To provide the equivalent of the worlds annual electricity needs during the latter part of the twentieth century with 40% efficient power stations we would need to burn:
1 700 000 000 tons of coal or
85 000 tons of uranium in conventional reactors or
1000 tons of uranium in fast breeder reactors or
1000 tons of lithium in D-T fusion reactors or
135 tons of deuterium in D-D fusion reactors!

For a fusion reactor of the JET type to become operational we would need a plasma temperature in the region of 100 - 150 million degrees celsius, a central plasma density of around 10-6 kgm-3, this is 2 - 3x1020 particles m-3, and an energy confinement time of 1 - 2 seconds all at the same time.

Unfortunately tritium does not occur naturally but in a commercial fusion reactor lithium would be used as a heat absorbing blanket and this would also breed tritium to keep the reaction going. The reactions for this are:

The second reaction looks more promising until you realise that only 7.4% of natural lithium is 6Li.
On 9th November 1991 a breakthrough was achieved at JET when they first used the correct fuel, a mixture of deuterium and tritium in the torus. At 7.44 pm they produced a pulse of of power from fuison lasting about 2 seconds, peaking at almost two megawatts, with the plasma reaching a temperature of 200 million oC,. They only used 0.2 g off tritium mixed with six times as much deuterium but it was still a step towards the 50-50 mixture that the are hoping to use in the future.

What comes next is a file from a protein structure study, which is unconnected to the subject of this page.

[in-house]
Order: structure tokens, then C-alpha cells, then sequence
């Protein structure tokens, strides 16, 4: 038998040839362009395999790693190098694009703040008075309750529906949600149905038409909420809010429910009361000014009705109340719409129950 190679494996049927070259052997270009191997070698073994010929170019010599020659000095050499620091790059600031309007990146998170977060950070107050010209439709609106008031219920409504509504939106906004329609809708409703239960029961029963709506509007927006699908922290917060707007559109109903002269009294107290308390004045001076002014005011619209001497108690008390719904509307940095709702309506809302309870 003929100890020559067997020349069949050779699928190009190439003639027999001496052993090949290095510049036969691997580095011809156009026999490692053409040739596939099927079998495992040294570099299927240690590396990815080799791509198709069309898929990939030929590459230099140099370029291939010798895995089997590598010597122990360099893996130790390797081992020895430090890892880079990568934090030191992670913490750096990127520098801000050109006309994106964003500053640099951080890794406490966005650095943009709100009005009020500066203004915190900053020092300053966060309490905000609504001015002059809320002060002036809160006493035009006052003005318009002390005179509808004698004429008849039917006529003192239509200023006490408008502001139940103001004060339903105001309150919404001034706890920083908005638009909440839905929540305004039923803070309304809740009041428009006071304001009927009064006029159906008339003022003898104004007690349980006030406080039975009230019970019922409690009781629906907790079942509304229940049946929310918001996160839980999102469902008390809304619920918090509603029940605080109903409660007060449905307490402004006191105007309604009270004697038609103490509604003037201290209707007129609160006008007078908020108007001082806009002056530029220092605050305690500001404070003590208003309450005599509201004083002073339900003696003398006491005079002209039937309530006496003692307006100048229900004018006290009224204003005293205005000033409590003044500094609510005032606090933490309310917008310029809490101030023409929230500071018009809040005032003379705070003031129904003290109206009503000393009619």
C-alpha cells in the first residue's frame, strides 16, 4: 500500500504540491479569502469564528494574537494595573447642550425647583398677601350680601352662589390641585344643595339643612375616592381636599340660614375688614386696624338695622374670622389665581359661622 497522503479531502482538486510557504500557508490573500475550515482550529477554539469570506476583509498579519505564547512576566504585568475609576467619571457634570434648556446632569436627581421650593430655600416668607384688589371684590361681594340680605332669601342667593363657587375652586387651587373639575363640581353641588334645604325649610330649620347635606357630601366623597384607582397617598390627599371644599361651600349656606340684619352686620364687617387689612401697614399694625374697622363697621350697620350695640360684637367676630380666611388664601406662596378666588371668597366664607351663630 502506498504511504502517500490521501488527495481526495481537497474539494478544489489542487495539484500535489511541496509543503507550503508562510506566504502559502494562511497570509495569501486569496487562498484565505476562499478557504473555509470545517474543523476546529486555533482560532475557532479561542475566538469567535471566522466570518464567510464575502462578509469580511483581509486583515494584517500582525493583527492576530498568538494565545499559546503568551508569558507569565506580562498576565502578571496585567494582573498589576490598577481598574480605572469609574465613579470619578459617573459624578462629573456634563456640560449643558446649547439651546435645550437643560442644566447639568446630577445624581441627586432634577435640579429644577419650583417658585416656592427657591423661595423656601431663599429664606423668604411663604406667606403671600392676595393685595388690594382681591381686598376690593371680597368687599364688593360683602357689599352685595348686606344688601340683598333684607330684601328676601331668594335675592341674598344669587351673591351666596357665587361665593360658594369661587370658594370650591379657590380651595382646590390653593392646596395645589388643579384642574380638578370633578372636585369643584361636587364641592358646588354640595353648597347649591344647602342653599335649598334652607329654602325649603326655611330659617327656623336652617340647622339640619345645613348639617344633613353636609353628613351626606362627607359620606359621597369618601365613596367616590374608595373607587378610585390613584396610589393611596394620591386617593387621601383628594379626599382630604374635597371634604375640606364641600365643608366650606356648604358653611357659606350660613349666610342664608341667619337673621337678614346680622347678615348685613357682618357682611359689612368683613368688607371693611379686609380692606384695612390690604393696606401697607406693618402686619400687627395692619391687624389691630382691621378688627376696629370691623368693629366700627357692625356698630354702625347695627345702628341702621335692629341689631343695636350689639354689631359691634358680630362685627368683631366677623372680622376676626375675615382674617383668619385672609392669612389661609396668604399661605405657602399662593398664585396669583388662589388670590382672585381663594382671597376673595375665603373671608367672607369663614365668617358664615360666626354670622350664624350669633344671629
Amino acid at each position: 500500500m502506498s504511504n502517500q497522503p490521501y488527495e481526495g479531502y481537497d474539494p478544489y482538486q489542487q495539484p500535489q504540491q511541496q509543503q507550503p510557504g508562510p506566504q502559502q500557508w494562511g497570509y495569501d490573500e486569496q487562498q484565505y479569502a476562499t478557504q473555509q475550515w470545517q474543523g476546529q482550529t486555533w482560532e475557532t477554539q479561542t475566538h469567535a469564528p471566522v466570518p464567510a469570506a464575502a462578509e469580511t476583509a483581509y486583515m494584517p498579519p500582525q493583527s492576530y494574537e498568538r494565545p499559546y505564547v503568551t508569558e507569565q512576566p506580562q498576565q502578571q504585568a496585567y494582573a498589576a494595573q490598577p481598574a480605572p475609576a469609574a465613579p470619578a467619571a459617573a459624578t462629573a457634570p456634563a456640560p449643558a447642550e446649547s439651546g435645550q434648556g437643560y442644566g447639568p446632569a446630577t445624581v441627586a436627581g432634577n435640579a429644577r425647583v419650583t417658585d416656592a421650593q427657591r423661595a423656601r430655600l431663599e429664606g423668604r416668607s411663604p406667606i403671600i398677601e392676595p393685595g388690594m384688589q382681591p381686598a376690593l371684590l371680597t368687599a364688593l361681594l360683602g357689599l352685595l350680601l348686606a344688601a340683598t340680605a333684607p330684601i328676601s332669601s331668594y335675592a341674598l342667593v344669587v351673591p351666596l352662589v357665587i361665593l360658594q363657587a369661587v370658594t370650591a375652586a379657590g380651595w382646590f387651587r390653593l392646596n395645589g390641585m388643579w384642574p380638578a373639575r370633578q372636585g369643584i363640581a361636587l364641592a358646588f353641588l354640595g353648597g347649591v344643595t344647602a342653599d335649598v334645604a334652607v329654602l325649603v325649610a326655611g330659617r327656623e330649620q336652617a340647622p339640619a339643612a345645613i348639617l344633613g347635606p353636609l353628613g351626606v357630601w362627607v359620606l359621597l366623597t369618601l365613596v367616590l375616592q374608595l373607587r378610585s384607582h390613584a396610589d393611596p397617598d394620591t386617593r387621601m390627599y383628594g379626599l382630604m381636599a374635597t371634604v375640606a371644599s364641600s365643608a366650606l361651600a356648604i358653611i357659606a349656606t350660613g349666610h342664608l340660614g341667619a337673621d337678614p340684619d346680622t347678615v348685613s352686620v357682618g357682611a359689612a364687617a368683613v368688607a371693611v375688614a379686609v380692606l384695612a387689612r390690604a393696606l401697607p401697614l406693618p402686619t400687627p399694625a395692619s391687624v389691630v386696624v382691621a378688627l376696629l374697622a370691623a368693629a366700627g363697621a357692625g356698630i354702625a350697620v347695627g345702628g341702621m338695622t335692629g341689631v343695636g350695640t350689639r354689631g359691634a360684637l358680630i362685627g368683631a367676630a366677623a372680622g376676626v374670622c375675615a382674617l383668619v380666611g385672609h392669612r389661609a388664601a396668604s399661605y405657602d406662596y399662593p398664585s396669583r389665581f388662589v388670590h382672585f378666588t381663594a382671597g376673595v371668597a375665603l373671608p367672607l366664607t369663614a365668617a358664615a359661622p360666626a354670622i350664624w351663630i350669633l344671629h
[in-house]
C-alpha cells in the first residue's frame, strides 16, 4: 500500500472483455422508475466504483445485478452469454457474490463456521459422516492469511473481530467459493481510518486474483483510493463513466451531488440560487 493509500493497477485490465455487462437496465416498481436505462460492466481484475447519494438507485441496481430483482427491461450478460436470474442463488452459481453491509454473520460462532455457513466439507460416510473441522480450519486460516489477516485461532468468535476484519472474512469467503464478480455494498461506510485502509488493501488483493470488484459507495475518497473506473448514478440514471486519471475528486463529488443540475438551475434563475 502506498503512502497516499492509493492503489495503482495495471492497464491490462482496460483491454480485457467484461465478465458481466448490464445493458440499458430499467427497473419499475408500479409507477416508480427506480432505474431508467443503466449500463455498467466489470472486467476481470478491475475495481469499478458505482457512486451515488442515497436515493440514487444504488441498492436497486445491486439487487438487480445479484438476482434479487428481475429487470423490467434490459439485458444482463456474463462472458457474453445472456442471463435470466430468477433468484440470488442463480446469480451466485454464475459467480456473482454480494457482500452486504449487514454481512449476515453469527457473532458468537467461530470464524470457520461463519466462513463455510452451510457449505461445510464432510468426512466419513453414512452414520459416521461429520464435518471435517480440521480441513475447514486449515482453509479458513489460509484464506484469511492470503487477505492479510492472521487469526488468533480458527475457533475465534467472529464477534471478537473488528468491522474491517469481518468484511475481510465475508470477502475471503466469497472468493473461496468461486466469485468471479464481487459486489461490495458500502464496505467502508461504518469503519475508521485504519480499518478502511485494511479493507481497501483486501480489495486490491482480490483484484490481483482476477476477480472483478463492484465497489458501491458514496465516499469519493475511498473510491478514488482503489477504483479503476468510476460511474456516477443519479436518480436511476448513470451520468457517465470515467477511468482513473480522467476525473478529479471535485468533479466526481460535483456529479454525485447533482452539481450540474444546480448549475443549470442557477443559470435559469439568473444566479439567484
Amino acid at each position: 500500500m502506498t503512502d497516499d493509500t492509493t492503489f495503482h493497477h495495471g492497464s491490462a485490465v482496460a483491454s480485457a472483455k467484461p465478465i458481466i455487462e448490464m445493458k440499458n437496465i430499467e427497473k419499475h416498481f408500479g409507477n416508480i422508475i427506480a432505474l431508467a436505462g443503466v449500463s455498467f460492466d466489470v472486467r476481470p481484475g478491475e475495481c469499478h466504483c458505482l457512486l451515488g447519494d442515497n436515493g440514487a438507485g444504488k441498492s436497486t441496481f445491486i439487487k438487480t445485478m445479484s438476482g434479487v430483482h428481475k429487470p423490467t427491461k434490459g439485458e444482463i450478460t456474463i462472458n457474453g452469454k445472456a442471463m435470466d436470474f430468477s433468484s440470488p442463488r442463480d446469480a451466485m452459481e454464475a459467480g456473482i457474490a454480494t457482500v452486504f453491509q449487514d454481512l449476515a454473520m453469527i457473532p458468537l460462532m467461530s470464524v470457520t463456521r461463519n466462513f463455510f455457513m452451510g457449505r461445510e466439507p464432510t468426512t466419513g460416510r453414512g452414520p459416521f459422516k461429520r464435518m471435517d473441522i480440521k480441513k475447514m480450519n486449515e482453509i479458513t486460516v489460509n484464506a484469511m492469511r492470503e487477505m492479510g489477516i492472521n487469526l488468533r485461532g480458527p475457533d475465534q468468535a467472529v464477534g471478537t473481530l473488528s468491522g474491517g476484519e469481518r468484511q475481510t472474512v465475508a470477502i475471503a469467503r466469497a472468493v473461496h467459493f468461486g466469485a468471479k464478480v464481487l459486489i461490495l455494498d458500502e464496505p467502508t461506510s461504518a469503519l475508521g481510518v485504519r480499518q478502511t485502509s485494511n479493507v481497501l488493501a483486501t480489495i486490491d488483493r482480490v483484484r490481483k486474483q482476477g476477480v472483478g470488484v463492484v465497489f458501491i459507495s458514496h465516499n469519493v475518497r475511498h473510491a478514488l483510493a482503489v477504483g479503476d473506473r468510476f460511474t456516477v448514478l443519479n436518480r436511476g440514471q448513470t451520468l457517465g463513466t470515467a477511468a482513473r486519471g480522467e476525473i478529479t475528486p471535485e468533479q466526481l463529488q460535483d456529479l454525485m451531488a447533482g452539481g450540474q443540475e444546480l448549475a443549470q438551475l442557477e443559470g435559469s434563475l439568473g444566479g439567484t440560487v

The next stage of the fusion reactor story could be the building of ITER (International Thermonuclear Experimental Reactor).
This would:
be about 25 metres high
have a plasma chamber 4.3 m by 8.4 m
have a field on the axis of 4.85T
have a maximum plasma current of 22 MA and give a nominal fusion power of 1000 MW.

Getting the energy out will be a real problem because it is thought that some parts of the machine will be exposed to some 25 million watts per square metre.
The go ahead for European, Russian and United States cooperation for such a machine was given in late 1992 and it is hoped that the machine could become operational by the year 2005. Unfortunately this was not to be.
However it still seems unlikely that a commercial fusion reactor will be built before the year 2040.

In the USA at Lawrence Livermore National Laboratory high powered lasers are being used to create fusion. Ten laser beams are directed onto a small plastic sphere containing a mixture of deuterium and tritium. The power of this laser array, called NOVA is enormous. Some 124.5 kJ of radiant energy with a wavelength of 1050 nm are delivered to a 0.5 mm diameter sphere in 2.5 ns giving a power input of 5 x 1013 watts raising its temperature to over 400 MoC! Even higher powers of 1014 are planned.

Their recipe for fusion goes like this:
Take a 5mm capsule of potassium dihydrogen phosphate (KDP) filled with 5mg of deuterium-tritium fuel. Apply 200 kJ of energy, then wait for 10-9 s, result a little star!

© Keith Gibbs 2011